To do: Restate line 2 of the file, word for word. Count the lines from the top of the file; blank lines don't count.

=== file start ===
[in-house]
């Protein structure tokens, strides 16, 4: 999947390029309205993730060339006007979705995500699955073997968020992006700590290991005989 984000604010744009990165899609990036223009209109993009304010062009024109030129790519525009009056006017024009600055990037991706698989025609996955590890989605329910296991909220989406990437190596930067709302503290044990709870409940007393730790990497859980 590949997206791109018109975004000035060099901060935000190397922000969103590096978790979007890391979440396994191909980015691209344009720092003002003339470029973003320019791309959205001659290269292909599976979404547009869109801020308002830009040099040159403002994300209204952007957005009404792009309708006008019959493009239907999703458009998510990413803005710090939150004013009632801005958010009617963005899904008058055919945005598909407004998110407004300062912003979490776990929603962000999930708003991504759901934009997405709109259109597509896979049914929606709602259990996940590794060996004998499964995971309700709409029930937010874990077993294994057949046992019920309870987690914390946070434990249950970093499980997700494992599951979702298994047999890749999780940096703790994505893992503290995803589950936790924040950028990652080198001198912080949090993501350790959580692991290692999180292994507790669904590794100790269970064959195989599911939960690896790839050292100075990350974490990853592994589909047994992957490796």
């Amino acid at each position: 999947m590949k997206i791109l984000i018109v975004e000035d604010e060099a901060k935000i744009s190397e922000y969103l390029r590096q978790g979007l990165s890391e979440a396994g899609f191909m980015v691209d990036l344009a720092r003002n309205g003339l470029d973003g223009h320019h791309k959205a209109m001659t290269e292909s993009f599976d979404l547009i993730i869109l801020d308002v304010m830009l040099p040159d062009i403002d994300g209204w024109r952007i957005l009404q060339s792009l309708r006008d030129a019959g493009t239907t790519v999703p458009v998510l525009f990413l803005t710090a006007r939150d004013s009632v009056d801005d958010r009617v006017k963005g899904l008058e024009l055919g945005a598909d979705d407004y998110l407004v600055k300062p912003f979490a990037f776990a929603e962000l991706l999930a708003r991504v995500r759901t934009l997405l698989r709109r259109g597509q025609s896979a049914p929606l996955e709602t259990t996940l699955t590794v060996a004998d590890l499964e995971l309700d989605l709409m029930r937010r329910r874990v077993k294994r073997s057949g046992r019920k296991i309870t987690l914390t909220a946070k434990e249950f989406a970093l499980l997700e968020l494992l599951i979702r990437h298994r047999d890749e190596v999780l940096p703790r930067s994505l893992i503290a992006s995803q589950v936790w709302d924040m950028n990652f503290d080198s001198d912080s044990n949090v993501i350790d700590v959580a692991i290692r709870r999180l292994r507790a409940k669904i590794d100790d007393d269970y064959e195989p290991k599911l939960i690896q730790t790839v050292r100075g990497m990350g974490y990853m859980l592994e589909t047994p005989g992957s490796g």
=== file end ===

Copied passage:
């Protein structure tokens, strides 16, 4: 999947390029309205993730060339006007979705995500699955073997968020992006700590290991005989 984000604010744009990165899609990036223009209109993009304010062009024109030129790519525009009056006017024009600055990037991706698989025609996955590890989605329910296991909220989406990437190596930067709302503290044990709870409940007393730790990497859980 590949997206791109018109975004000035060099901060935000190397922000969103590096978790979007890391979440396994191909980015691209344009720092003002003339470029973003320019791309959205001659290269292909599976979404547009869109801020308002830009040099040159403002994300209204952007957005009404792009309708006008019959493009239907999703458009998510990413803005710090939150004013009632801005958010009617963005899904008058055919945005598909407004998110407004300062912003979490776990929603962000999930708003991504759901934009997405709109259109597509896979049914929606709602259990996940590794060996004998499964995971309700709409029930937010874990077993294994057949046992019920309870987690914390946070434990249950970093499980997700494992599951979702298994047999890749999780940096703790994505893992503290995803589950936790924040950028990652080198001198912080949090993501350790959580692991290692999180292994507790669904590794100790269970064959195989599911939960690896790839050292100075990350974490990853592994589909047994992957490796």